My alarm goes off at 5am. I slept soundly until 3am and then it was a struggle to get back to sleep (as usual) so it is not a welcome sound. I am really fighting it this morning so head down to the restaurant where all the elitelooking athletes are already munching away, bubbling with energy, perfectly tailored and clean shaven. This does have me begging the question if one day, I will also take this seriously but in the meantime, I scrounge some hot water and head back upstairs. I feel bloated, tired and exactly not in the mood for 21km. Nevertheless, slowly but surely my morning routine starts to prepare me mentally for what I came here to do and I return down stairs to find the 77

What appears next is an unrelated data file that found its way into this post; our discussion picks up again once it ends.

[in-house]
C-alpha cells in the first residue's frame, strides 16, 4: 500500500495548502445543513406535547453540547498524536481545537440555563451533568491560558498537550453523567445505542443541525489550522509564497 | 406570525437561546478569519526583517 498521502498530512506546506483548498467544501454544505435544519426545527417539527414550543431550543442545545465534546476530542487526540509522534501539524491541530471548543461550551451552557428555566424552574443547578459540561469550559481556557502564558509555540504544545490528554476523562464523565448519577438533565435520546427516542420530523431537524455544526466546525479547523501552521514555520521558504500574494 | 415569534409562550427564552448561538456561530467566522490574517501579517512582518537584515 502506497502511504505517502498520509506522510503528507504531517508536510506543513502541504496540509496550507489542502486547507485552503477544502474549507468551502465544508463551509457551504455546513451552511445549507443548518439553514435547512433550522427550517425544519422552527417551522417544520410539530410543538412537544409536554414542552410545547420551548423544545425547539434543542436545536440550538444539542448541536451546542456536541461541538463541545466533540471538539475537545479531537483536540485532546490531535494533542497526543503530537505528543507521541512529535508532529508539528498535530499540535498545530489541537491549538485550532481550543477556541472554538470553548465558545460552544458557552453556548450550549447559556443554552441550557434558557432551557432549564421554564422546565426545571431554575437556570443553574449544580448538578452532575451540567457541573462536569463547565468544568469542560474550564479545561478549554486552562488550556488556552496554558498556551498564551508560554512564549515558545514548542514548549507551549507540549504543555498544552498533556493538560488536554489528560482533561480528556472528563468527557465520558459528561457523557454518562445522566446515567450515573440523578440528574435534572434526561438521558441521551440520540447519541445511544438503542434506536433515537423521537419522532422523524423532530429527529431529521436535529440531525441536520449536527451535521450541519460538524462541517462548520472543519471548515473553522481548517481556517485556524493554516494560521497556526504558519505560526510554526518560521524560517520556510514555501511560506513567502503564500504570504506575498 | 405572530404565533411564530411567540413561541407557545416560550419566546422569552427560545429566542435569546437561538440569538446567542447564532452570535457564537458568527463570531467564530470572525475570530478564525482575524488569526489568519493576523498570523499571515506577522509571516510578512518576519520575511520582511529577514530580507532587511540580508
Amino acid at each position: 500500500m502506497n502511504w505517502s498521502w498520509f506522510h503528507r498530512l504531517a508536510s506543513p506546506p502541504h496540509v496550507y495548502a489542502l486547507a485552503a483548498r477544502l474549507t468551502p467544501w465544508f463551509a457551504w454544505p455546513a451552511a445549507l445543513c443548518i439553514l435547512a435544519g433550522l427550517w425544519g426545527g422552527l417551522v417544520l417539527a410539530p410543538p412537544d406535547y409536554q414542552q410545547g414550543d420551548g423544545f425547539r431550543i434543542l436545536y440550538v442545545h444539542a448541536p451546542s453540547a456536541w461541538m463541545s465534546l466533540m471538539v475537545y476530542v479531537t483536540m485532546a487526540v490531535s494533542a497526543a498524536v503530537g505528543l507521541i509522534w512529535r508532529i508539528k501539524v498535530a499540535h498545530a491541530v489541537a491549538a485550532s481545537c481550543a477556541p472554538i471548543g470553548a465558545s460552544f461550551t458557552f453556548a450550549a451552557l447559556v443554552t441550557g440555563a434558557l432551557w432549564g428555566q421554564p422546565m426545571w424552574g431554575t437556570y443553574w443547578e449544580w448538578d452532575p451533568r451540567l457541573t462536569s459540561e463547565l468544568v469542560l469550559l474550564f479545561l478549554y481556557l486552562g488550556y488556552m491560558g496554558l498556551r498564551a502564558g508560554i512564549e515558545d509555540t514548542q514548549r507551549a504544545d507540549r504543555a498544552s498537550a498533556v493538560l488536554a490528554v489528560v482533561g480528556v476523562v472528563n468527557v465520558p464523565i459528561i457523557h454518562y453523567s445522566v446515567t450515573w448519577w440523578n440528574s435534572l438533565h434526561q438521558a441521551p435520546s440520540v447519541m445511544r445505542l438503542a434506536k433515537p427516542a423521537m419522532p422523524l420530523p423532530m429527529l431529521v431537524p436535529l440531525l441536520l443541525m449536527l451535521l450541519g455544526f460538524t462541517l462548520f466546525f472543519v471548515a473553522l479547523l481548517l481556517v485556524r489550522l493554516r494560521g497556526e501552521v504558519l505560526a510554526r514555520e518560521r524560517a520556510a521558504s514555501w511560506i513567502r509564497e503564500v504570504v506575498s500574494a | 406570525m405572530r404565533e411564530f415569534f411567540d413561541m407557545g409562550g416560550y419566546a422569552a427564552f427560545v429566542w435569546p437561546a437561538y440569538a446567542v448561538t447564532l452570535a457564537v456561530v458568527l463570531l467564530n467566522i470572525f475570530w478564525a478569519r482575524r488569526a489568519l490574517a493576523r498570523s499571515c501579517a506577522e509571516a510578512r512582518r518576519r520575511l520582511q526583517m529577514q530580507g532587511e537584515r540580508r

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courtesy buses have already gone. A rough mental calculation based on the cost from the airport has me taking R$20 from my wallet and hailing a taxi. 40 minutes later and clearly a long way from the start we are at the side of the road next to a favella. The options for me are limited and whilst the favella itself doesn`t bother me too much, it has just started to rain and I am only wearing a singlet. So in my best Portuguese and nothing to lose I say sorry and then explain that I have no more money on me and I am leaving Rio today after the run. If he agrees to take me to the start of the marathon and then comes to the hotel at 10.30 a.m., not only will I pay him the difference but also go with him to the airport. And if not, I`ll leave the money at reception for him to pick-up later. I just can’t actually imagine trying such a thing in any other country in the world but hey, this is Brazil. Not only that but I have timed my pitch until he finished singing the hymn on his favourite gospel radio channel. Unimpressed but full of Christian goodwill, my new friend Carlos agrees and we resume our journey. The start is on the promenade of Pepe Beach and is basically the half-way point for the marathon. Although I am quite comfortable going through my warm-up routine, which actively avoids using the Portaloos, my fairly minimal attire attracts attention. It is not a very nice day and everyone is wrapped up in sweaters and long pants whilst I am in a singlet and shorts. Again, it is only a short-time before I am the centre of attention and it’s really nice that such a simple things as participating in their marathon generates such pleasure. Still, it’s a short minute of fame as three, rather worse for wear, 20-year olds in black mini-skirts, stumble pass on their way home from the nightclub and I am instantly forgotten. Instead, I am wondering if I should say something to the very attractive girl next to me. She has fastened the safety pin of her running number right over where her nipple would be (or should be if said breasts were real). All I can see is the blood stained shirt of a male runner in Santiago who had done the same thing. I personally cannot think of anything more painful and as a result, I now always wear my number as low as possible on my T-shirt and am always pretty liberal with the Vaseline. The doubt and analysis has resulted in me delaying my decision long enough to attract the attention of the young man next to her to make me realize that even if I could get my message through it wouldn’t be welcome. Still, I hope 78